• Make sure your notes are organized (see the The Cornell System for Taking Notes)
  • Use abbreviations and symbols for long words to save time.
  • Write legibly so your notes are useful to you later.
  • Review your notes immediately after class and then again before your next class.
  • Write down any questions you have.

For more information on taking notes read Improving Your Note Taking.

Pay attention in class.

Regardless of whether you’re in high school or attending college, go to class and pay attention. Paying attention in class seems like a no brainer, but it’s a big reason students struggle in English.

Not only do you need to learn English, you need to learn what it is that your teacher or instructor finds important. There is a science to English reading and writing, but the subject is also a bit objective at times.

If you want to perform well in your class, you need to learn what it is that your instructor is looking for. The best way to do this is by attending class and paying attention.

Take advantage of online study guides.

There are a variety of online study guides designed to help students with English reading, writing and literature. Some of these include Cliff notes, Sparknotes, and Jiffynotes, to name just a few.

These guides are chock-full of notes and information on English literature. They provide summaries, interpretations, essay tips, helpful hints, video tutorials and Old-to-Modern-English translations.

Online study guides provide information that can help you better understand your textbooks, essay assignments and classroom lectures.

Form a study group.

Forming a study group is an effective strategy for improving your performance in your English class and earning a good grade. Forming a good study group will help you (1) improve your note taking, (2) learn from the knowledge and unique insights of other students, (3) develop a support system, (4) cover more material and (5) make learning English more fun.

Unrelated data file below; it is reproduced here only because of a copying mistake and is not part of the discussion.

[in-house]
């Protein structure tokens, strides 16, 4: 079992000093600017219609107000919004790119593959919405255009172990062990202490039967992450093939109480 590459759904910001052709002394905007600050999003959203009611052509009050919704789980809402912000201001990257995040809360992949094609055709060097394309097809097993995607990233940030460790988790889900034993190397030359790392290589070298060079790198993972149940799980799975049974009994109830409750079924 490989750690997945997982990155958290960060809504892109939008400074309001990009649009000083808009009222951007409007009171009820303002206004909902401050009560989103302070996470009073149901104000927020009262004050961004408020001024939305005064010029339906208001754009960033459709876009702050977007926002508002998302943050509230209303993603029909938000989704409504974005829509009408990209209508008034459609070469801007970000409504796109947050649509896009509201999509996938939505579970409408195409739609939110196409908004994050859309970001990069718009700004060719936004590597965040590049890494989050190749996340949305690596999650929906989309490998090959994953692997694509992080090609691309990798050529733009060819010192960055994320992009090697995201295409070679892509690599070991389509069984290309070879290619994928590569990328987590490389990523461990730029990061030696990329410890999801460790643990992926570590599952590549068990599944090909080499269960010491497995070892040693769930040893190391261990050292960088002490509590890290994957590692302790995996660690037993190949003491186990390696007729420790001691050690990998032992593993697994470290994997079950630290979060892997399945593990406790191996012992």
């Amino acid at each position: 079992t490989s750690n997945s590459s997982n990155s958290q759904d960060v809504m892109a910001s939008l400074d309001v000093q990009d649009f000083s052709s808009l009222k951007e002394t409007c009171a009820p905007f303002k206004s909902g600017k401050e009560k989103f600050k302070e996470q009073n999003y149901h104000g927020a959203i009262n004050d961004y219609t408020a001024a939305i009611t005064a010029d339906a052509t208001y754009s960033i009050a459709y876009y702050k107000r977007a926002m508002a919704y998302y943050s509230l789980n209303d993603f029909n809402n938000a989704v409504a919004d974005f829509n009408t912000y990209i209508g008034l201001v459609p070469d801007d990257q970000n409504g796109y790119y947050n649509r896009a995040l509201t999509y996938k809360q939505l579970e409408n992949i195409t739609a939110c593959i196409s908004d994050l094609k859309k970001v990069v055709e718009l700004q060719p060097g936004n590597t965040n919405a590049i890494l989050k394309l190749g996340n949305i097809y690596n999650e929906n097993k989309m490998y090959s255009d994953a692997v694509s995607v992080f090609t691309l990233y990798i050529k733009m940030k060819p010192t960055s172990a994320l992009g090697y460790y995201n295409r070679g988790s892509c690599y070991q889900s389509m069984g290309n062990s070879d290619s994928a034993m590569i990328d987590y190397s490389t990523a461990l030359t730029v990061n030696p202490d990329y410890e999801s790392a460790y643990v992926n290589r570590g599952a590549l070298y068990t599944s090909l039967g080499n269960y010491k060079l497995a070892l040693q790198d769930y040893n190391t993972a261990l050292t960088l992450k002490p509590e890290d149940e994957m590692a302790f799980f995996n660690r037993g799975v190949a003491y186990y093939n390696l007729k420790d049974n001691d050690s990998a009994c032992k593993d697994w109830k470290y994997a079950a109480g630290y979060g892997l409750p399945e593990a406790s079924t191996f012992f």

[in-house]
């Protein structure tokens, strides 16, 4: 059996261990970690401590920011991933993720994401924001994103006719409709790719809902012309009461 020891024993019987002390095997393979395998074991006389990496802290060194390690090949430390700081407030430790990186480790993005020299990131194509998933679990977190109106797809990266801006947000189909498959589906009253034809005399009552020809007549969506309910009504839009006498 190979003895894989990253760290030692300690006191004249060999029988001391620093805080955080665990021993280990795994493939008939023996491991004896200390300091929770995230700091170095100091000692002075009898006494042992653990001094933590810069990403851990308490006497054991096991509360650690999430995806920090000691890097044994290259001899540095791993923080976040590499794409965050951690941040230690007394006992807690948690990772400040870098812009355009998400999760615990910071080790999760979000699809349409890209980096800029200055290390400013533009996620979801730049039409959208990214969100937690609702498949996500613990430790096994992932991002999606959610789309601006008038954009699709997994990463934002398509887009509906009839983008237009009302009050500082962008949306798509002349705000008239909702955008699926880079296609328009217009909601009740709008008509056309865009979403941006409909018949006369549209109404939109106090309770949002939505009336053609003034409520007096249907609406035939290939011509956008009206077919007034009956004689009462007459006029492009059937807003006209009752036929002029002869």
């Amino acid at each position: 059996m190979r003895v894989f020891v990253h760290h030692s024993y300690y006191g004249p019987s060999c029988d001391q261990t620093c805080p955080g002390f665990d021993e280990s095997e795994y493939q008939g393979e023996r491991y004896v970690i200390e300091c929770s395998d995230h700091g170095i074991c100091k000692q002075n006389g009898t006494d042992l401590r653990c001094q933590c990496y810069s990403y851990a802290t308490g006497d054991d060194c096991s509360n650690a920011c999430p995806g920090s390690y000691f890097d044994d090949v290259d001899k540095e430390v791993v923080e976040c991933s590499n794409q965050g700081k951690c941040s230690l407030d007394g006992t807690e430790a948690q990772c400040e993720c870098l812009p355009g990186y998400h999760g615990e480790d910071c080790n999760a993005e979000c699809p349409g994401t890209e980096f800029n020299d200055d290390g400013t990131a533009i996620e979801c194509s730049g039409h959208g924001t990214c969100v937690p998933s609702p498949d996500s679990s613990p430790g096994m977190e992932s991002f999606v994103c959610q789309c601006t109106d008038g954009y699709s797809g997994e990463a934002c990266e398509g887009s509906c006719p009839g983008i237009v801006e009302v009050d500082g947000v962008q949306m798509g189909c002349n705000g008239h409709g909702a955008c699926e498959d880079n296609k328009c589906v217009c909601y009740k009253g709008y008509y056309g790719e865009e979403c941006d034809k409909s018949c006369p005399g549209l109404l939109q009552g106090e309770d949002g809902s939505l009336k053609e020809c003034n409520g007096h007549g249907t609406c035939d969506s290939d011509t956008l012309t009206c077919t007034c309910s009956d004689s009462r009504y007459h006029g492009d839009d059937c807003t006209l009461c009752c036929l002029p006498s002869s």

The following are a few tips for forming an effective study group.

  • Keep your study group to between 4 and 6 people.
  • Select group members who are responsible and dedicated.
  • Find a study area for your group that is free from distractions.
  • Keep study sessions under 2 to 3 hours.
  • Plan to meet with your study group at the same time and place each week.

You can learn more about developing an effective study group by reading Using Study Groups.

Ask questions.

If there is one thing I learned from watching Big Bird on Sesame Street it is that, “Asking questions is a good way of finding things out!” This couldn’t be more true with respect to learning and studying English. If you have a question, ask your teacher or a fellow student.

Make sure you’ve come to class prepared and that you’re not asking questions you should already know the answer to from completing your textbook assignment, but when you don’t understand something, ask.

Even if your question seems stupid to you, never hesitate to ask. The only stupid question is that one not asked. If you feel uncomfortable asking your question during class, stay after and ask the teacher in private – but ask.

Prepare for exams in advance.

If you’ve kept up with your textbook readings, have attended class, taken good notes, and completed all assignments as they’ve been assigned, you should be ready to ace your English exam. Notwithstanding, we recommend that you start reviewing for your exam at least four weeks in advance.

Meet with your study group each week, review your notes and essays, and make sure to get a good night’s sleep the day before the exam. Again, avoid cramming at all costs. It will only stress you out and cause you to lose precious sleep time.

Other English study resources.

In addition to the strategies we’ve provided above, we recommend reviewing the tips and strategies provided by the following websites: